Fair enough. I get your concernsIt is impossible to tell at this point, in part because how people view college athletics and how much they are willing to donate at all could be affected. Up until now the donations were seen as helping amateur athletes. You don't see boosters for professional sports, not simply because it would violate their various cap rules and such but because it just doesn't make sense to donate money to compensated professionals. So, we really have no idea where this will go in terms of the billions college athletics are given annually.
That's partially true, it's one reason that semi-pro football always fails. The actual worth of most of these athletes on the open market really isn't that high, it's the loyalty to the school the funds this machine. Tim Tebow and Johnny Manziel were worth a tremendous amount while in college, more then they've proven to be worth as professional athletes. That is due to the loyalty and enthusiasm for college sports.
However, that's not the only thing I'm getting at here in terms of the NIL system. If the school for instance was paying a player, they could look at their bottom line and figure out pay commensurate with what the player is contributing. They could look at the revenue, say ok we're selling this many tickets, we have this much in TV revenue, and we think this player is worth X amount of that.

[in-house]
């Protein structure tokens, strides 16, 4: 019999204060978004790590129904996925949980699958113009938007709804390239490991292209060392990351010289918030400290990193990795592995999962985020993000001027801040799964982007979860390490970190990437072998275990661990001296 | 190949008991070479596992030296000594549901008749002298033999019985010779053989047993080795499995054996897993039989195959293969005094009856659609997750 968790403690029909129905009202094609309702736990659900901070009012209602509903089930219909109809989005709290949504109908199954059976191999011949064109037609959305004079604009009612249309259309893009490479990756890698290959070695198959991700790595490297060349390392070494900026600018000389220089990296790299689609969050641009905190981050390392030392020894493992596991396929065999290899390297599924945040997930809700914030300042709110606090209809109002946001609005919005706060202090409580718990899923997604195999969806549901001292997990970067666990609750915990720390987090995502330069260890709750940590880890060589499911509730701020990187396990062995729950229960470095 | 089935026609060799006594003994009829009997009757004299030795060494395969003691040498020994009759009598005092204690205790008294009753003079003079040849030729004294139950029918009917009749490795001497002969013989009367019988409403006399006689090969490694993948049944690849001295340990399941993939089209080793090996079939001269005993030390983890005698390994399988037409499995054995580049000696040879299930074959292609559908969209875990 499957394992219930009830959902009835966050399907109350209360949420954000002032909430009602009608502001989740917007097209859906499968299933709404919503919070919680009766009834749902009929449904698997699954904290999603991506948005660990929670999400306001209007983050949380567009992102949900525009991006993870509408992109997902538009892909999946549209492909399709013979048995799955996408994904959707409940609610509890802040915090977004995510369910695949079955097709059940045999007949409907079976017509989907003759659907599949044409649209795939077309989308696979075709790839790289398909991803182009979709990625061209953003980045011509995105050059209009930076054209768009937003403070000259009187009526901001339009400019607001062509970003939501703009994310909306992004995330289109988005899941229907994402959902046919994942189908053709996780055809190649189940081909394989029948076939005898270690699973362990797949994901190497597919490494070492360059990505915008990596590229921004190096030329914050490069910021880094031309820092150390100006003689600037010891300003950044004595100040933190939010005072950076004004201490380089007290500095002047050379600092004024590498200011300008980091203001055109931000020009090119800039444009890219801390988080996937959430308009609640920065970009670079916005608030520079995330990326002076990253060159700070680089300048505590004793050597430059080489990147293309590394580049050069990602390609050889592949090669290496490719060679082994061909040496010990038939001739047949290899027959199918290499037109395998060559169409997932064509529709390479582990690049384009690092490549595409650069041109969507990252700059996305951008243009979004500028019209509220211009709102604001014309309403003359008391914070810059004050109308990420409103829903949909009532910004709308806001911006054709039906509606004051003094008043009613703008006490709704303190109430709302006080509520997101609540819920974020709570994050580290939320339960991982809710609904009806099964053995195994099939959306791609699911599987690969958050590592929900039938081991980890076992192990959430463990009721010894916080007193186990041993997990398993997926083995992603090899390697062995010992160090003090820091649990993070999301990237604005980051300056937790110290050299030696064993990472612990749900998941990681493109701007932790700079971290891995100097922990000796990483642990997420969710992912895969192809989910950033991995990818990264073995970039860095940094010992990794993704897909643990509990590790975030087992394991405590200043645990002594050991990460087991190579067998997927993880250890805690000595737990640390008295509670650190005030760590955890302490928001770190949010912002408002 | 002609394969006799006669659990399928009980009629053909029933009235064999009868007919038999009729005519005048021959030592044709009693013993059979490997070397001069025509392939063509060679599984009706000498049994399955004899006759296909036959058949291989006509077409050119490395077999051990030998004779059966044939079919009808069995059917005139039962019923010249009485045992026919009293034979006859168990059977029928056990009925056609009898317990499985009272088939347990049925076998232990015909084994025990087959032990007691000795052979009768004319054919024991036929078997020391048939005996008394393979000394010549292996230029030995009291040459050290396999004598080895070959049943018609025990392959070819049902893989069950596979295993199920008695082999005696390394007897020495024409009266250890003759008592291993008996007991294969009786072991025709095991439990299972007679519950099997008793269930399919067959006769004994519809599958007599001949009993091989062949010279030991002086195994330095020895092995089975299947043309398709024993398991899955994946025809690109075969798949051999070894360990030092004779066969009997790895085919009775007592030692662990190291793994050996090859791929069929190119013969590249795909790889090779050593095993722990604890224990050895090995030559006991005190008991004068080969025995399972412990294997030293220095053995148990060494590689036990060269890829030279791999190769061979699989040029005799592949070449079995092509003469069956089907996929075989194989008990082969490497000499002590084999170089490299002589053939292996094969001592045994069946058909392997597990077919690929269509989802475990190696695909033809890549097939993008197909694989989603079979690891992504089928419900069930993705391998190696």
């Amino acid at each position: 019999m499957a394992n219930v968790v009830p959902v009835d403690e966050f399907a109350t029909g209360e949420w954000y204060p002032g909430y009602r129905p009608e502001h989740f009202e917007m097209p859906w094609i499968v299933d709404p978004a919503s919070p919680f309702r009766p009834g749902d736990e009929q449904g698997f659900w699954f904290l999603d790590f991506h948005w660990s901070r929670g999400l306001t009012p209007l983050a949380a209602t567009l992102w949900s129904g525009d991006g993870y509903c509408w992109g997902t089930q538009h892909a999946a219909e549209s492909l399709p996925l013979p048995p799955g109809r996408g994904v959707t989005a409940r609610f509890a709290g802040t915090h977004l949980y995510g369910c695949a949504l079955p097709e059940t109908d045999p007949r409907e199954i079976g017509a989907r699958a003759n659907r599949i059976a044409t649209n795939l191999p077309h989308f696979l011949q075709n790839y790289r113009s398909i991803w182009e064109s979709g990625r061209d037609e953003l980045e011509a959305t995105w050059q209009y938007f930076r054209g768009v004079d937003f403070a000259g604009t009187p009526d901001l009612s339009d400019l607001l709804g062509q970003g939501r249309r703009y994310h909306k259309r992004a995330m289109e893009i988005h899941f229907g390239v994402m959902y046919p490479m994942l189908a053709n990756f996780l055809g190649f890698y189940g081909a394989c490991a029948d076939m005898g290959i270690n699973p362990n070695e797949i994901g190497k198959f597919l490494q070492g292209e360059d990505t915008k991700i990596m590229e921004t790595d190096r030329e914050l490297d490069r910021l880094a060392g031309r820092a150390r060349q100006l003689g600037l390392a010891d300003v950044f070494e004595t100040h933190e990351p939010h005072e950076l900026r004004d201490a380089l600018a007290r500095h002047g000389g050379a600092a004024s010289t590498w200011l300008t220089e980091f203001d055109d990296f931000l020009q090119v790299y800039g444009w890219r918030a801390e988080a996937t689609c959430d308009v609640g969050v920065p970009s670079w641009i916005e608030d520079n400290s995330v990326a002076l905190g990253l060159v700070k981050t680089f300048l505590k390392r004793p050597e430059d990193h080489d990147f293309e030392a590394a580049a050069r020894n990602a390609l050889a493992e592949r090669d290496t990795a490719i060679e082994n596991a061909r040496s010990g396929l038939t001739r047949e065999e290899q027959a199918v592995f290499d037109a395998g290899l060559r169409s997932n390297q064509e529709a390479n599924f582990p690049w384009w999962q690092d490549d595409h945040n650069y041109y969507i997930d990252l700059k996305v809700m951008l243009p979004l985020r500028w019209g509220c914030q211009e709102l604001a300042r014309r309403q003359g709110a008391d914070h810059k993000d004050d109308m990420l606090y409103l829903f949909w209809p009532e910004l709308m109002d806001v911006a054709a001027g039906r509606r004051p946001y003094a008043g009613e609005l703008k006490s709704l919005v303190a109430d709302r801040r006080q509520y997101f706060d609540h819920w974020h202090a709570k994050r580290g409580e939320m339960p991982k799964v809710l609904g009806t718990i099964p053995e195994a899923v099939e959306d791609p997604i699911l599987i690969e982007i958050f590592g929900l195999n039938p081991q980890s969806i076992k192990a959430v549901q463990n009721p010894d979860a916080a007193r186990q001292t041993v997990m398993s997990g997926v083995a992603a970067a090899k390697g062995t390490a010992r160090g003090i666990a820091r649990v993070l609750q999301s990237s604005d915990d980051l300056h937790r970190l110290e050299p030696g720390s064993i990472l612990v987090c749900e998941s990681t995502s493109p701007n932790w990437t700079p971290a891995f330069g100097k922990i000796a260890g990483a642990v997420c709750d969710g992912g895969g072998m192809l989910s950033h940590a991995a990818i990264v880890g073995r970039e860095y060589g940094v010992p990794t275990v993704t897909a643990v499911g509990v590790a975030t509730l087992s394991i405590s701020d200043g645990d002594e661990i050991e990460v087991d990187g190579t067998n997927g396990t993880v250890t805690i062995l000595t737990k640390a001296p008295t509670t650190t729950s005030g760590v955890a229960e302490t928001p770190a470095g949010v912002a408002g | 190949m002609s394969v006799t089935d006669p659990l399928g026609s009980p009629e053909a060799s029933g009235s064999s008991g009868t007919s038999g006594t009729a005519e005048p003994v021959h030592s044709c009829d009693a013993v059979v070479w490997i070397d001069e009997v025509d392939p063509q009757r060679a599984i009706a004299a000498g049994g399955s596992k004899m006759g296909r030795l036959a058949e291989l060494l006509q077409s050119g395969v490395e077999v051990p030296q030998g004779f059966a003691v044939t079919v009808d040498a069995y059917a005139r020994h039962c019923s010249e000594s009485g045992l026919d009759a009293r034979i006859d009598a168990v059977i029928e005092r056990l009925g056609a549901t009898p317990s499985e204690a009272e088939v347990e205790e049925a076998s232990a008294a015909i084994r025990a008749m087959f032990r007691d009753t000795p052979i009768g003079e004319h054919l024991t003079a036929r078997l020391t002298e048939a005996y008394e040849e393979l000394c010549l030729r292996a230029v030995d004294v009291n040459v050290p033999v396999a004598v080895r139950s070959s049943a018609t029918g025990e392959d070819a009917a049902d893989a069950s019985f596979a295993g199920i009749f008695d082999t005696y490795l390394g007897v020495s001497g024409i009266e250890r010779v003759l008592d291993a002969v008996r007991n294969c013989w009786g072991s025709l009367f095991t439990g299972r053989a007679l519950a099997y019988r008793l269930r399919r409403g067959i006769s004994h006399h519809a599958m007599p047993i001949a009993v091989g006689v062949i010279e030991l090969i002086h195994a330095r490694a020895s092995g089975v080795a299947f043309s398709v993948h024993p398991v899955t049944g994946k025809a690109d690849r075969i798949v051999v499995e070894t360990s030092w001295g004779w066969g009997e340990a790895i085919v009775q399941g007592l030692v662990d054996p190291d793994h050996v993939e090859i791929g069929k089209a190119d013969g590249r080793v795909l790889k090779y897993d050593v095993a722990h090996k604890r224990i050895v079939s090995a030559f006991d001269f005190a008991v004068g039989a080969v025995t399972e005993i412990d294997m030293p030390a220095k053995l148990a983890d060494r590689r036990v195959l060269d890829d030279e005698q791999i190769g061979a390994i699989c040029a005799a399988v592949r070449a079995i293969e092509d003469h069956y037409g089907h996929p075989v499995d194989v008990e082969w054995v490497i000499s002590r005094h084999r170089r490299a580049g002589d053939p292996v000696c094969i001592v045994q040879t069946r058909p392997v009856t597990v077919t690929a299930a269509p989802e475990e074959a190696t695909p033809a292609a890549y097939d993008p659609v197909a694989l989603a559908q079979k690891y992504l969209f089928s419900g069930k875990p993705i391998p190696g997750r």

Due to the way NIL works and is being predictably abused, what people are being paid has nothing to do with any of that. The 25K interviews were as good an example as I could think of. I am fairly certain 25,000 people didn't even read those interviews, the money had nothing to do with actual worth of anything, just how much someone wanted to pay to make them happy. That's the issue here, it's based on the corrupt system of enticing players and corrupt behavior from boosters.
Before there was an effective salary cap because you couldn't pay a player more than you could hide, so it was kept fairly reasonable. Now though? There is no cap, there is no limit, it's kind of like if you could openly bribe politicians (it is obviously less ethically dubious but it's still paying players to do what you want them to do). I would add that the notion that these NIL deals are not coming with strings attached is as absurd as the notion that these NIL deals really were going to be NIL deals. Of course there are strings attached, it's just a matter of being clever enough to attach the strings correctly.
At this point it's not even about what should or shouldn't happen. It's just about understanding what is happening.
But wouldn't a salary cap be the opposite of a free market